Because we’re dealing with historical fiction, it’s easy to lose sight of the credibility problem. I’m one of the dying breed that lived through this time (albeit in a different country) so I come with my antennae twitching to see whether the author has captured the essence of the culture. There are clearly some good observations on the racism that defined the 1950s and, insofar as it’s relevant, this is a society still carrying some baggage from World War II. But I’m less than convinced that the sexual politics has been captured accurately. This strikes me as a man sugar-coating the history of gender inequality for modern consumption. We need to be very clear about the extent of the discrimination faced by women in this pre-feminism period. It affected every aspect of their roles in society and the way this woman makes her way through life doesn’t quite ring true. Even the skirt on the jacket artwork is too short for the days before tights were released on to the mass market. This leads me to what’s hopefully a fair conclusion. So long as you don’t care about historical accuracy as applied to culture, this is an excellent puzzle to solve very much located in the 1950s and 60s. This particular situation would not arise in this form in modern times. Styx & Stone has to be set sixty years ago for the plot to work. Everything else is window-dressing approximating the culture and giving enough for modern readers to get a flavour of what it was like. On that basis, this is a great challenge to the armchair detectives among you. Better still, it plays fair giving you a very transparent view into the thinking processes involved. I was impressed. There’s to be another in 2014. It’s to be titled No Stone Unturned.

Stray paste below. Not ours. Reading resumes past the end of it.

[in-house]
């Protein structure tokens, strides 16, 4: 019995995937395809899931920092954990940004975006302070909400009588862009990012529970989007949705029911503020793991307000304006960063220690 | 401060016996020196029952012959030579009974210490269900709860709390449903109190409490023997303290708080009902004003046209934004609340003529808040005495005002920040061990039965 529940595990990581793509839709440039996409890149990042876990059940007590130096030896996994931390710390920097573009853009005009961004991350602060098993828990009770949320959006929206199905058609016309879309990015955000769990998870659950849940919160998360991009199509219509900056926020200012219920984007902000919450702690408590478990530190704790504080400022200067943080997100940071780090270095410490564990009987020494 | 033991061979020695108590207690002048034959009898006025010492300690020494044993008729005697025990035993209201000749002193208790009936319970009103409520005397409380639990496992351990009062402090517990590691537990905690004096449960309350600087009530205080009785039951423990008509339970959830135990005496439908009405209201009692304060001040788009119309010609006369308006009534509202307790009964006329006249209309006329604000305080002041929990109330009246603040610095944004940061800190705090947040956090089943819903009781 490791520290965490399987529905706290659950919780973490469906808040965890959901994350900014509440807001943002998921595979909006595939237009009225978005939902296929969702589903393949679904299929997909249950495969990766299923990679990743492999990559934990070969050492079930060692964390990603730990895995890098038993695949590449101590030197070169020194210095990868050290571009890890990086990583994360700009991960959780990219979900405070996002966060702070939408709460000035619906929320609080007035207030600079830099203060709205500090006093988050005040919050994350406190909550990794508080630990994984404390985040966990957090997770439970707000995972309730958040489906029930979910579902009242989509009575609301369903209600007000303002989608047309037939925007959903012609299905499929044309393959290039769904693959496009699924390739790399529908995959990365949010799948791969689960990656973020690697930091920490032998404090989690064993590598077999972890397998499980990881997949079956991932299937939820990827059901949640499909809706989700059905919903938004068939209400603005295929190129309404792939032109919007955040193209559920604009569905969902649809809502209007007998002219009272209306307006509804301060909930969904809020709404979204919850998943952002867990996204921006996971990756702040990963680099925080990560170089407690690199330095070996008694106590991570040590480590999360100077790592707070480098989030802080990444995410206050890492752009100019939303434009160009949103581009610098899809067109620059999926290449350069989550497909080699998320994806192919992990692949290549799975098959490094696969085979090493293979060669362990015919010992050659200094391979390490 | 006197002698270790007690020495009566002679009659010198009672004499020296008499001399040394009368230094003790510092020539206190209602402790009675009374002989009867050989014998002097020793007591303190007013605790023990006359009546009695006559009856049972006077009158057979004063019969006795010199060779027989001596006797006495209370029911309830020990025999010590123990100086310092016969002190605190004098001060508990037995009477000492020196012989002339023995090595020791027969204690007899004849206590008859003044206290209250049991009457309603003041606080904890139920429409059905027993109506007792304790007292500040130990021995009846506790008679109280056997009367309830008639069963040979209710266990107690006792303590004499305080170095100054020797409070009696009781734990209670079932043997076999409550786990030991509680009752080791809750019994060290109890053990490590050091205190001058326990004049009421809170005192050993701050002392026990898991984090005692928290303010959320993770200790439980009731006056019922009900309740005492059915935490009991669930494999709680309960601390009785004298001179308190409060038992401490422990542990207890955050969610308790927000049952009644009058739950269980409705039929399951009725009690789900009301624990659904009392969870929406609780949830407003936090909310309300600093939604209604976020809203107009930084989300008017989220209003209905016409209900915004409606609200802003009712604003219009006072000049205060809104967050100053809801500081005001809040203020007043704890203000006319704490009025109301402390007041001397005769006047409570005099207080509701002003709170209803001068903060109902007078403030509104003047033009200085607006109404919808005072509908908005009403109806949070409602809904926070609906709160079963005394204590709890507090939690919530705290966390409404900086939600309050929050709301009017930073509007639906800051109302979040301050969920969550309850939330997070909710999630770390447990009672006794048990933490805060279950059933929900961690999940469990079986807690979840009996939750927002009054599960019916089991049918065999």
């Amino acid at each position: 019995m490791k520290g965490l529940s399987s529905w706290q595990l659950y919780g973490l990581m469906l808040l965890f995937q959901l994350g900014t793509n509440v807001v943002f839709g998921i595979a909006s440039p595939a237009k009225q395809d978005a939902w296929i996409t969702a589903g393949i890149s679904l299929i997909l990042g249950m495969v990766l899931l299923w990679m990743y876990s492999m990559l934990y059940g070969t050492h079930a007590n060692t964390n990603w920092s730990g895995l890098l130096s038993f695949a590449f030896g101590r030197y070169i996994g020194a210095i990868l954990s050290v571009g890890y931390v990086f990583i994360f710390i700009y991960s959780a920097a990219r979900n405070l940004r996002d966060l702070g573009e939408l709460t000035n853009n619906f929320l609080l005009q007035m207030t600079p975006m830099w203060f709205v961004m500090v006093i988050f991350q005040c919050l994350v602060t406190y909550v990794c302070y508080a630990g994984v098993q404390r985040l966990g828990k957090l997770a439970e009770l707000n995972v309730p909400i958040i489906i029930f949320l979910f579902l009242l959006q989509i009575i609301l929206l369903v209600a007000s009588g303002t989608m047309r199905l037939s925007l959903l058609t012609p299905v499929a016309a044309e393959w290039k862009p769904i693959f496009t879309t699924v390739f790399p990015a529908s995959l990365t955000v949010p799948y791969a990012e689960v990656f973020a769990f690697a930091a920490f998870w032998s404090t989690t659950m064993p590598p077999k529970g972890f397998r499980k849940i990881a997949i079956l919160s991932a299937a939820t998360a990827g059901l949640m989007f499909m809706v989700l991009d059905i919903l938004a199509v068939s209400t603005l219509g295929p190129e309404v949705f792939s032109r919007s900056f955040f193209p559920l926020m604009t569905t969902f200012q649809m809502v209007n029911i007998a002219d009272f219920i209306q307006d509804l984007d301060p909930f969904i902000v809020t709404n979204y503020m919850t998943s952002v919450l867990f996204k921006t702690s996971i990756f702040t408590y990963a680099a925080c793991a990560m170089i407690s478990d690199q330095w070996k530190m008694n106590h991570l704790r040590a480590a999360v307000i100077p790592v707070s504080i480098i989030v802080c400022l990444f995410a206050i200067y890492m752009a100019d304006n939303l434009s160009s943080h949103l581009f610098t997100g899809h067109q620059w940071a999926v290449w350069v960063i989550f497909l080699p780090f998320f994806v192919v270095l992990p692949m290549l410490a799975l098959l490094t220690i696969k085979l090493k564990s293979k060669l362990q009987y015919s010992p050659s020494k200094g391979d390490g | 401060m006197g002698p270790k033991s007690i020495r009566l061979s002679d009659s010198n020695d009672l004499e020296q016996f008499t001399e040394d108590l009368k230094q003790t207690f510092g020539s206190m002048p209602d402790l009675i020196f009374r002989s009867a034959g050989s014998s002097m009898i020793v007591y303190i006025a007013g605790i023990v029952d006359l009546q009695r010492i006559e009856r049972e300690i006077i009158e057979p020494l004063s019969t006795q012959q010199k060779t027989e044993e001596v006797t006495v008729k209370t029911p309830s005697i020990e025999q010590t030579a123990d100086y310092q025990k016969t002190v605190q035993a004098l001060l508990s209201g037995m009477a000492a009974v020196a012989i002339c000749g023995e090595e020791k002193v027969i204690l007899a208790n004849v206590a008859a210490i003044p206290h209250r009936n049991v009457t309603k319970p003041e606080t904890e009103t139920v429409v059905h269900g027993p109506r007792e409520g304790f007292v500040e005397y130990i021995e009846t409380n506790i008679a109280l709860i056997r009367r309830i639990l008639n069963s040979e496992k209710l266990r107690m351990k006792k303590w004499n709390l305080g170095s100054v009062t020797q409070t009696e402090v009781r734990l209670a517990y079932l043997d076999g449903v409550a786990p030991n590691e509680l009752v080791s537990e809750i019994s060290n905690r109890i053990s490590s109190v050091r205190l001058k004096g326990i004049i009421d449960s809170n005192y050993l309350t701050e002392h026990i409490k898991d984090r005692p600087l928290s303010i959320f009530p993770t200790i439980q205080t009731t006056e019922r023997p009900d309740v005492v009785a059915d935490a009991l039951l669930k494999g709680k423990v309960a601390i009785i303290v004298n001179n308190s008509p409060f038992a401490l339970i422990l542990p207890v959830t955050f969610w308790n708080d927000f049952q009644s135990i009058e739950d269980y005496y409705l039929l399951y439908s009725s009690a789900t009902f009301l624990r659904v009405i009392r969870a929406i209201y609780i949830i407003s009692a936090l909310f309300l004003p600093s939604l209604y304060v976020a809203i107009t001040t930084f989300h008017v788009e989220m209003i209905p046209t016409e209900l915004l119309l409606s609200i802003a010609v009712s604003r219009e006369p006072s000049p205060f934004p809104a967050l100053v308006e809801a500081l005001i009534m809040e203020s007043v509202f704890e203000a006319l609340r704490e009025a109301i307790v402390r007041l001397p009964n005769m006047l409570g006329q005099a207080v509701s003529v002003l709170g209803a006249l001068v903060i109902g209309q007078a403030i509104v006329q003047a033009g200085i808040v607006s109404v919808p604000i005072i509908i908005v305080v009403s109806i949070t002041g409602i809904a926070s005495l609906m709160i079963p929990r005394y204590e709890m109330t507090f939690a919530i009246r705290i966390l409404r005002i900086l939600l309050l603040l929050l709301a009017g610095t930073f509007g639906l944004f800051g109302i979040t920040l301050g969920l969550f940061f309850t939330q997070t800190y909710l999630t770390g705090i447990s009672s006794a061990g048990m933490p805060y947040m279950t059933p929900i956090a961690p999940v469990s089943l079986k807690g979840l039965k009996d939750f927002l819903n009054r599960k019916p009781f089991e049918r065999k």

For a review of the sequel, see No Stone Unturned.

A copy of this book was sent to me for review.

Found by H Terrell Griffin

September 17, 2013 Leave a comment

Found-3D